Cut me off if you have heard this bedtime story before, but the genesis of the Braves' dynasty - the one that made us all so miserable - was John Schuerholz shoring up the team's defense in conjunction with the young pitching staff led by Tom Glavine, John Smoltz, and Steve Avery coming of age. The 1990 Braves were a defensive abomination, especially on the left side of the diamond where Jim Presley, Jeff Blauser, and Andres Thomas combined to be 41 runs below average. David Justice played first base for the '90 Braves and tacked on five more runs below average. Ron Gant and Oddibe MacDowell manned center field and were a combined eleven runs below average. For a team that was outscored by 139 runs on the season and finished 67-95, the defensive issues on the infield and in center field were not the difference between success and failure, but the team clearly left a lot to be desired defensively. The 1990 Braves finished dead last in the NL in defensive efficiency, converting a wretched 67.6% of balls in play into outs.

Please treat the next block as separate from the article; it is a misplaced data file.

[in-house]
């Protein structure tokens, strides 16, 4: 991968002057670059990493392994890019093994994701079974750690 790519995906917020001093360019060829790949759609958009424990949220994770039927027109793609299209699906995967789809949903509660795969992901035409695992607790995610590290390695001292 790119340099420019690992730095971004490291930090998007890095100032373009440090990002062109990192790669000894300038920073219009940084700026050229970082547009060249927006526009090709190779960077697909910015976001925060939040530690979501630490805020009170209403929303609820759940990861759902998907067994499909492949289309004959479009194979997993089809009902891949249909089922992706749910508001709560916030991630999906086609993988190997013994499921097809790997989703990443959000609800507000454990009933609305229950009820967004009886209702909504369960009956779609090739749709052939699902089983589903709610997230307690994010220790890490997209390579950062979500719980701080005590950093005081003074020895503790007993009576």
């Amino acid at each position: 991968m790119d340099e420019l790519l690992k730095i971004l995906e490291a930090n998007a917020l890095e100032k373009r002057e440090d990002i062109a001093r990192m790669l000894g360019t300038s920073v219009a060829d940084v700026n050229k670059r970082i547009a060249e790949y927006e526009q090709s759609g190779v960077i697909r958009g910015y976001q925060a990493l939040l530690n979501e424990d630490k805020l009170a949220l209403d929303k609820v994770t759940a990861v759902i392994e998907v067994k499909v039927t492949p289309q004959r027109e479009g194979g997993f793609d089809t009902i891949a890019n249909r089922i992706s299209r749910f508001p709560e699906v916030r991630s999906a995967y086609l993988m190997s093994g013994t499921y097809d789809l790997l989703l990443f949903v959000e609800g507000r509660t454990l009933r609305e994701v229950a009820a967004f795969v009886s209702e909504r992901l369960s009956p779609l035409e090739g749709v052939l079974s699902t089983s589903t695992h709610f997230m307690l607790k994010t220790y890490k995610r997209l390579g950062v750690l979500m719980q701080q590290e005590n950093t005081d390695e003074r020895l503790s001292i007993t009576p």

Schuerholz and Bobby Cox took one look at that problem and decided that the team needed a defensive makeover. Out went Presley and in came the defensively adept Terry Pendleton. Jeff Blauser's platoon buddy at short changed from Thomas to Rafael Belliard, a guy who fashioned a 17-year career despite a .530 OPS because he was an expert with the leather. David Justice moved to right field so Sid Bream could play first and add to the defensive revolution. Finally, center field was shored up by Otis Nixon with help from Deion Sanders. The Braves rocketed from last in the NL in defensive efficiency to first, converting 71.4% of batted balls into outs.* That figure was the best figure posted by the Braves in 17 years. More impressively, the Braves haven't equaled their .714 defensive efficiency number since, despite a moderately successful 14-year streak of winning their divisions.